distilled water add 5ml of bleach. It is important never to mix the stock
solutions together directly, especially in concentrated form. Diluting the
acid and bleach with water is partly for safety, partly for better control
of the bleaching. [Read my safety warnings after the instructions]

Set out a capful (or small container of some kind, you won't need much) of
the acid solution and a second capful of the bleach solution. In between the
two place a dish of clean water for rinsing your brush.

Find a finished print with a black spot. Use a fine natural fiber brush and
put a small drop of the acid solution on the black spot, it won't take much
and you don't want the solution to spread farther than your spot. Rinse the
brush in the clean water, then dip the brush in the bleach and lightly touch
the bleach to the same area to which you had applied the hydrochloric.
Almost immediately the spot should start to dissolve away. Repeat the steps
if necessary, each time the spot will get smaller. Always rinse your brush
in between the acid and bleach steps.

When done, wash the print again for 10 minutes or so to remove left over
chemicals. When its dry you can spot the areas back in, if needed.

ULTRA-PARANOID SAFETY SPIEL: This works because you are actually reacting
the acid and bleach together to make PURE CHLORINE GAS (almost the only
thing which will dissolve gold/platinum/palladium). In small quantities
chlorine is fairly harmless, as we know it is used in drinking water,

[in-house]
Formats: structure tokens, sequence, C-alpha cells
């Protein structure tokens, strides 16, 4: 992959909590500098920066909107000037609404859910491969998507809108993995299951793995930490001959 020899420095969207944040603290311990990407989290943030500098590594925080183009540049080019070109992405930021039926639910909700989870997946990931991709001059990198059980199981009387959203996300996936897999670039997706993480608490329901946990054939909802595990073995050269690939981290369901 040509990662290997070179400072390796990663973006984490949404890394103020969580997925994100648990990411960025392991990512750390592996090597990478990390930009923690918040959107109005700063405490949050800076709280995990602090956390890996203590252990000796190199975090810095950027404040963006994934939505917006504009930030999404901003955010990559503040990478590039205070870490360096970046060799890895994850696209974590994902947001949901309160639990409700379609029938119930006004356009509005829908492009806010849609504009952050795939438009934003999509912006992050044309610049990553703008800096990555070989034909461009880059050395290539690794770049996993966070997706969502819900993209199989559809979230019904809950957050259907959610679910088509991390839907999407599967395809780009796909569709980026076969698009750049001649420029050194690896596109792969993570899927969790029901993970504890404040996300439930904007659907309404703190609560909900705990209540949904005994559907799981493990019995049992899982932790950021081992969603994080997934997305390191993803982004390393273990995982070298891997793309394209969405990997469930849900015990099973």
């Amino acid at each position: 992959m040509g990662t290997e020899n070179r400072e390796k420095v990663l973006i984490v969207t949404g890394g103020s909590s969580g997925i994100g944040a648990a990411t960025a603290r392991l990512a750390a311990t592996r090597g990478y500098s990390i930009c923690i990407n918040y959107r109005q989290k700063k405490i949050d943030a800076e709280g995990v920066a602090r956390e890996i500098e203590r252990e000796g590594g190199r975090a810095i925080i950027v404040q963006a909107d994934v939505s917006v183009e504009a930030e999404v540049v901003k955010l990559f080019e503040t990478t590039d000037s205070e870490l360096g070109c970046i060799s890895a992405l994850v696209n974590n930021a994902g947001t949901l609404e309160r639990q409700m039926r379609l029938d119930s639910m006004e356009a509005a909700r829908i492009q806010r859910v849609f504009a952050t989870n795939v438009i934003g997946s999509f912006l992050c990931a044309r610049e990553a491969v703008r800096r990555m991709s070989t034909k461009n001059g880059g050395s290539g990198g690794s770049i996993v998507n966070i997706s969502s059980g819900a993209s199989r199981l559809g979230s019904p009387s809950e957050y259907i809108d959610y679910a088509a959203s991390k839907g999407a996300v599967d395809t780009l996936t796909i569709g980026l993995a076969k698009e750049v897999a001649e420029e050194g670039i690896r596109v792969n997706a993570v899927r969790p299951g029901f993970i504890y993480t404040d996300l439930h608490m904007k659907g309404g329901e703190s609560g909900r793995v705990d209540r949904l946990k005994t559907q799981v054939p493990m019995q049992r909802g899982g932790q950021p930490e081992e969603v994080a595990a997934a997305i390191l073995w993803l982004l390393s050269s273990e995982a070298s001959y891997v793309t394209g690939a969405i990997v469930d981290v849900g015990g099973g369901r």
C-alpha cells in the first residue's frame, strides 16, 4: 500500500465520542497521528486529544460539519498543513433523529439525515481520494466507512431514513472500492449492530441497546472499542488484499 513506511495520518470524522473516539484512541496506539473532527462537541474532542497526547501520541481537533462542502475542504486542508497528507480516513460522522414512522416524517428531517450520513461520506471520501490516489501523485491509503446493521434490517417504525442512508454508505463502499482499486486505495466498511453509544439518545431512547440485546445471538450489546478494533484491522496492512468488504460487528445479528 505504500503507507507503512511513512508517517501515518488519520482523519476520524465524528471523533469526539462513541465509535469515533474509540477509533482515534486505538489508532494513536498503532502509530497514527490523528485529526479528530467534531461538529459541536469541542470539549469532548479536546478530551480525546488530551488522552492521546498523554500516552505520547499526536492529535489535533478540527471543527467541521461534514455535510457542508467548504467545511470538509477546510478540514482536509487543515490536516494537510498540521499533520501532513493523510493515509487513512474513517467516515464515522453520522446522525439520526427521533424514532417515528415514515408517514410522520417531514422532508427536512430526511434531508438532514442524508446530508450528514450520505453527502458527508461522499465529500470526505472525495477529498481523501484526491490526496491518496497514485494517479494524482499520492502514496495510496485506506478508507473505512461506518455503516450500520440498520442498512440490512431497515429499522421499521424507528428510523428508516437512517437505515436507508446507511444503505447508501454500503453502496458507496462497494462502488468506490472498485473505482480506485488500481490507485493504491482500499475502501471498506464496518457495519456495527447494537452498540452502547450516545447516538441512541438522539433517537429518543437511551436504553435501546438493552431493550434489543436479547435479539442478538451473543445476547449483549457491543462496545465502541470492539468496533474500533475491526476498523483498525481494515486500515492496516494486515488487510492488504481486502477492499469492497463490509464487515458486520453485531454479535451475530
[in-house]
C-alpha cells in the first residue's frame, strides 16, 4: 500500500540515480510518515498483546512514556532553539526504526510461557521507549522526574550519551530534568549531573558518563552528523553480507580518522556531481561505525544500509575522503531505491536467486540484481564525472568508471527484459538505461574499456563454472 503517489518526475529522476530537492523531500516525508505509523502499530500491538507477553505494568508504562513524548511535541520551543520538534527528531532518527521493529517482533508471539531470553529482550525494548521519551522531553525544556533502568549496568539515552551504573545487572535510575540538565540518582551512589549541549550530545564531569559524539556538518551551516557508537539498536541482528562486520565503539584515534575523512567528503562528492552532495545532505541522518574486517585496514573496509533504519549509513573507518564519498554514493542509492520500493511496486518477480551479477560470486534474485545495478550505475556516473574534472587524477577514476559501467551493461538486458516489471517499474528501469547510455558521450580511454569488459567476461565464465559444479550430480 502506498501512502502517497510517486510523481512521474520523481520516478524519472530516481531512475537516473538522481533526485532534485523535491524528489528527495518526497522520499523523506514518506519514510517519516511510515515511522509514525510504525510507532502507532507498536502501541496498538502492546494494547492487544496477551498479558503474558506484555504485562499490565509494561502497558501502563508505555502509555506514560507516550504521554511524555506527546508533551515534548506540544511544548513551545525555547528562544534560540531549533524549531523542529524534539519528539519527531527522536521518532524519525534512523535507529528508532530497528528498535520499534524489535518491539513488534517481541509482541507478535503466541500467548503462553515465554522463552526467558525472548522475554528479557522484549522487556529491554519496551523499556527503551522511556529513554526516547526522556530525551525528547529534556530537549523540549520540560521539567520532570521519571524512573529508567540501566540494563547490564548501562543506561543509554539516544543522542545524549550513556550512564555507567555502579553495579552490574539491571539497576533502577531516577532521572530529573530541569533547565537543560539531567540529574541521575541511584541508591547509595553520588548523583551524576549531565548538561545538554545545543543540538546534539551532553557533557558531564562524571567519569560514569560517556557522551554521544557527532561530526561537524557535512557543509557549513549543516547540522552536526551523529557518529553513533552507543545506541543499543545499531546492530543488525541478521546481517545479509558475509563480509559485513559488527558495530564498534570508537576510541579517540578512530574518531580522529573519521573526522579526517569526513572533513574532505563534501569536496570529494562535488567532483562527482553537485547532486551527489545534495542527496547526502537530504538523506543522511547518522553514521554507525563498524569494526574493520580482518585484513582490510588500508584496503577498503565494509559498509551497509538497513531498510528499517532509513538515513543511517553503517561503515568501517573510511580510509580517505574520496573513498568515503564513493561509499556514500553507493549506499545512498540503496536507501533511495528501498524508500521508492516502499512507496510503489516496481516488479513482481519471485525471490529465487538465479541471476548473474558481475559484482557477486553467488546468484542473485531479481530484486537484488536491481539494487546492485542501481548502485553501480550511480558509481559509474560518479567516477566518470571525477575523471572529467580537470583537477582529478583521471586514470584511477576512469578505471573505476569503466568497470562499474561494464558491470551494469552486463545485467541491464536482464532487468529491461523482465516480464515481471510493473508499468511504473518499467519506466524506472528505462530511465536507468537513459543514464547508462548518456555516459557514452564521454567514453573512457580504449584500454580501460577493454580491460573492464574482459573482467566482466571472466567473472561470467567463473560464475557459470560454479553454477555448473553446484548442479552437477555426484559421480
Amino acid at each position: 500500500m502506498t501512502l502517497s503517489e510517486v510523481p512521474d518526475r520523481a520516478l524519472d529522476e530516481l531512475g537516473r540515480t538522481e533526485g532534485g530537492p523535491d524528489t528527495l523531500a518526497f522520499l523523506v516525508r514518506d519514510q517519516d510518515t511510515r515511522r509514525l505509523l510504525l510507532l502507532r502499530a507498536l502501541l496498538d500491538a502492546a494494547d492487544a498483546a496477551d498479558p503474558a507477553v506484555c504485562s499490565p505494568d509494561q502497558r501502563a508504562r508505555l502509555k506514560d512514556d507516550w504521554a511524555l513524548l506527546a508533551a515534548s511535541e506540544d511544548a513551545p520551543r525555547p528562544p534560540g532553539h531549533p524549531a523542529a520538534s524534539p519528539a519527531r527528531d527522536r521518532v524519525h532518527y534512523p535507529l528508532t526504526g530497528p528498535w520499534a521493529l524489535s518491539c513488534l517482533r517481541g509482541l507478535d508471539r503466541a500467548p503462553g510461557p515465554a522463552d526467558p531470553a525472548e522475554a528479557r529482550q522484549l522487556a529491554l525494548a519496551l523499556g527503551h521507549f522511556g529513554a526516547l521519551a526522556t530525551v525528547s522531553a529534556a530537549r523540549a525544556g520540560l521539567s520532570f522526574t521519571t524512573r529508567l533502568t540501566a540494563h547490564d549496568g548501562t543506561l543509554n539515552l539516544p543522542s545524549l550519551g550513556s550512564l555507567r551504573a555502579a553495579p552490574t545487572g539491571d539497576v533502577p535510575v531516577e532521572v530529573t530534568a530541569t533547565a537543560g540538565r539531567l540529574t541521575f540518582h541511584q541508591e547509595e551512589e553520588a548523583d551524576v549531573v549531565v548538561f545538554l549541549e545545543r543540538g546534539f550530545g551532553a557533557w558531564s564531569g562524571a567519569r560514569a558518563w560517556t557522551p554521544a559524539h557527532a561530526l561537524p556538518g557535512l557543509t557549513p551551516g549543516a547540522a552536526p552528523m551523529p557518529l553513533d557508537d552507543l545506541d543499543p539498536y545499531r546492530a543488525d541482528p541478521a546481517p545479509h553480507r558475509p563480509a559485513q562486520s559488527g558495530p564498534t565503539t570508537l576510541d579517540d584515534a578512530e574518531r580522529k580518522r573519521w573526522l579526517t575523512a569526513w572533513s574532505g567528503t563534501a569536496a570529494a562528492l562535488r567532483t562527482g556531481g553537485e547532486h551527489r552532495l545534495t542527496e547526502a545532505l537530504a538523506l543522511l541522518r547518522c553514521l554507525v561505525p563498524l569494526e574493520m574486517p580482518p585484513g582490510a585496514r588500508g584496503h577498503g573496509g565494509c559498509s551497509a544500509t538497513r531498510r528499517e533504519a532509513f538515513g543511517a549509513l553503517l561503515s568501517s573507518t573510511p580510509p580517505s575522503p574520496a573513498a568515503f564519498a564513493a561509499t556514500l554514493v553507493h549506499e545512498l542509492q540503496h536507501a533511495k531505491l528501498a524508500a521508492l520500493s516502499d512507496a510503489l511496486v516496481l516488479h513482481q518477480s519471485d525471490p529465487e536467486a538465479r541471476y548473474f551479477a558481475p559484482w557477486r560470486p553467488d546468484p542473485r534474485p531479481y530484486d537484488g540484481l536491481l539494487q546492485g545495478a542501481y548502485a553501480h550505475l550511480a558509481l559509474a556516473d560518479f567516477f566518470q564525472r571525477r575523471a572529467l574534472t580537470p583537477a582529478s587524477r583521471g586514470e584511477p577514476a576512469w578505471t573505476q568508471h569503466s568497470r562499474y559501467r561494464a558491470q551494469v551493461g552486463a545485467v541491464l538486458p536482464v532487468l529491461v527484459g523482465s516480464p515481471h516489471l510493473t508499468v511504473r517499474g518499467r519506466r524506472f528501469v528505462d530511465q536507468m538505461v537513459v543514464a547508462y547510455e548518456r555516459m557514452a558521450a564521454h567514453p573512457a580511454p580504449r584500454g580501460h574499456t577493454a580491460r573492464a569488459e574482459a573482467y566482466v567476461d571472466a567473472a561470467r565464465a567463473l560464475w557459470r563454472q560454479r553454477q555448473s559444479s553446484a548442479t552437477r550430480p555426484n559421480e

swimming pools and laundry without any problem. But NEVER mix concentrated
bleach and acid together directly! PLEASE. That could result in large
quantities of chlorine gas being generated, and is very dangerous. Always
work in a well ventilated area, just the bleach alone is going to smell
pretty bad. This system is perfectly safe if you follow these directions,
but do not 'improvise' or think that mixing it stronger will be of any
benefit. Just a little is all that's needed. If you don't understand why
chlorine gas is dangerous then just don't do this! This is why its important
to rinse the brush in between each dip in the bleach or acid, you do not
want cross contamination. Plus, your brush will last longer (the reaction
will destroy the brush fibers). Of course, be careful when handling
containers of acid or bleach, don't drop them or spill them, and do not
store them next to each other.

Aside from that, I have to give Michael credit for working this out. This is
a great trick which pretty much eliminates one of the reoccurring troubles
in platinum printing. I used to figure that there wasn't any way to
effectively remove the spots, since they are just as archival as the pt/pd.
But this is a simple system that will save a lot of prints that are fine
except for that one annoying spot.

--------------%<-------------------------------------------------------

I havenít tried this myself but it sounds reasonable.

HTH,

Don Bryant
Received on Sun Feb 22 20:31:32 2004